Conversations, Reading Guides, VOLUME 12

Not Yet Classics – Theology Books


Not Yet Classics Theology Books  Not Yet Classics Theology Books  Not Yet Classics Theology Books

I have been enjoying theologian Matthew Bates’s Twitter series of not yet classics, books that are neither “new nor a universally known classic,” but yet still merit our careful reading and reflection. Bates is author of the new book Gospel Allegiance, and also of Salvation by Allegiance Alone (One of our Best Books of 2017!) 

 

Taking Bates’s lead, I offer this list of theology books that are not yet classics in my estimation, yet are ones that I have read, re-read, and regularly share with others. All of these have been released in the last quarter century, and most of them within the last decade.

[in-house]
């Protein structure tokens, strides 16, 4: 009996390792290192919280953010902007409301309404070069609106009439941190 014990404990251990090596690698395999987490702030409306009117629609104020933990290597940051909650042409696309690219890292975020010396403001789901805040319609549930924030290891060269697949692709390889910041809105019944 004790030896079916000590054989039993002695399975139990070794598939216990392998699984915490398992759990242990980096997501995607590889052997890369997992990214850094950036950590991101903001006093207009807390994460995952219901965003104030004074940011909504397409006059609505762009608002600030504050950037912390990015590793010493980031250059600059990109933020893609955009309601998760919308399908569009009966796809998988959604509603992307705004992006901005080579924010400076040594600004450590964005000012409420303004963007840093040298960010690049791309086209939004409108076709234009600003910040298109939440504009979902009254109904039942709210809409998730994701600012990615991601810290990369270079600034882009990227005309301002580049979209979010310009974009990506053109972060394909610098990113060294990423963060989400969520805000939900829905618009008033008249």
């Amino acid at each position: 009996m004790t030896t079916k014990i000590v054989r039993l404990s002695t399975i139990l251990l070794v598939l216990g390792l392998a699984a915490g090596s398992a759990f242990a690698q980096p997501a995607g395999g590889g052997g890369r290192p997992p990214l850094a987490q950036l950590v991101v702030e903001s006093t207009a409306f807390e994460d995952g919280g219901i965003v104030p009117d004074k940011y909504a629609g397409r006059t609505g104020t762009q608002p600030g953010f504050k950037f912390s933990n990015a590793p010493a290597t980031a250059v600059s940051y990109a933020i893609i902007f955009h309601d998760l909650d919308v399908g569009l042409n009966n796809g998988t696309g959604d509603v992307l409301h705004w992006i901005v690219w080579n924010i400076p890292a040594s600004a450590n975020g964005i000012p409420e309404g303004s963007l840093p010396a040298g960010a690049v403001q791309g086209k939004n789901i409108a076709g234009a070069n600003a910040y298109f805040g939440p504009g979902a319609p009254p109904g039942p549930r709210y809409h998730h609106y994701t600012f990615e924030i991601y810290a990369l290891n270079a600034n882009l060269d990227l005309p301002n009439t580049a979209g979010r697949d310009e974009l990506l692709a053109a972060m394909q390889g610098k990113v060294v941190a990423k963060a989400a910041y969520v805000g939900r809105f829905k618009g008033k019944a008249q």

Not Yet Classics Theology BooksThe Patient Ferment of the Early Church: The Improbable Rise of Christianity in the Roman Empire

Alan Kreider

How and why did the early church grow in the first four hundred years despite disincentives, harassment, and occasional persecution? In this unique historical study, veteran scholar Alan Kreider delivers the fruit of a lifetime of study as he tells the amazing story of the spread of Christianity in the Roman Empire. Challenging traditional understandings, Kreider contends the church grew because the virtue of patience was of central importance in the life and witness of the early Christians. They wrote about patience, not evangelism, and reflected on prayer, catechesis, and worship, yet the church grew–not by specific strategies but by patient ferment.



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